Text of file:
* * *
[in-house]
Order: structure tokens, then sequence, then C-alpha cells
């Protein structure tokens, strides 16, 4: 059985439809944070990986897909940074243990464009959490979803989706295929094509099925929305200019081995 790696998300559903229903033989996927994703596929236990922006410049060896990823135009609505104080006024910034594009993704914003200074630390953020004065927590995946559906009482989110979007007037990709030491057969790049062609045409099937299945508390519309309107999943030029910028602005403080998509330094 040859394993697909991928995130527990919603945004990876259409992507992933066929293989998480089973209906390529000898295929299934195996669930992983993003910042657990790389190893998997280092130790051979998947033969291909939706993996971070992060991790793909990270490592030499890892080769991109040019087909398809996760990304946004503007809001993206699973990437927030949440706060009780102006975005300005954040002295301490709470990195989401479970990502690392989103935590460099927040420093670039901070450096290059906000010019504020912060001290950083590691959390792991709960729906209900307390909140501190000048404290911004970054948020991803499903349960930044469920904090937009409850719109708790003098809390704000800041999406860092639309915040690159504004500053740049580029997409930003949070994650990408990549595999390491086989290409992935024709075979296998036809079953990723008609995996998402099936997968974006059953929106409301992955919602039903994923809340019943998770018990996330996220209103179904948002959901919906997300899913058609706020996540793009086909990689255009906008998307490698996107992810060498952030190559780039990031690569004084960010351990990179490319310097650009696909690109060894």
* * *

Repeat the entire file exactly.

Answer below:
[in-house]
Order: structure tokens, then sequence, then C-alpha cells
């Protein structure tokens, strides 16, 4: 059985439809944070990986897909940074243990464009959490979803989706295929094509099925929305200019081995 790696998300559903229903033989996927994703596929236990922006410049060896990823135009609505104080006024910034594009993704914003200074630390953020004065927590995946559906009482989110979007007037990709030491057969790049062609045409099937299945508390519309309107999943030029910028602005403080998509330094 040859394993697909991928995130527990919603945004990876259409992507992933066929293989998480089973209906390529000898295929299934195996669930992983993003910042657990790389190893998997280092130790051979998947033969291909939706993996971070992060991790793909990270490592030499890892080769991109040019087909398809996760990304946004503007809001993206699973990437927030949440706060009780102006975005300005954040002295301490709470990195989401479970990502690392989103935590460099927040420093670039901070450096290059906000010019504020912060001290950083590691959390792991709960729906209900307390909140501190000048404290911004970054948020991803499903349960930044469920904090937009409850719109708790003098809390704000800041999406860092639309915040690159504004500053740049580029997409930003949070994650990408990549595999390491086989290409992935024709075979296998036809079953990723008609995996998402099936997968974006059953929106409301992955919602039903994923809340019943998770018990996330996220209103179904948002959901919906997300899913058609706020996540793009086909990689255009906008998307490698996107992810060498952030190559780039990031690569004084960010351990990179490319310097650009696909690109060894």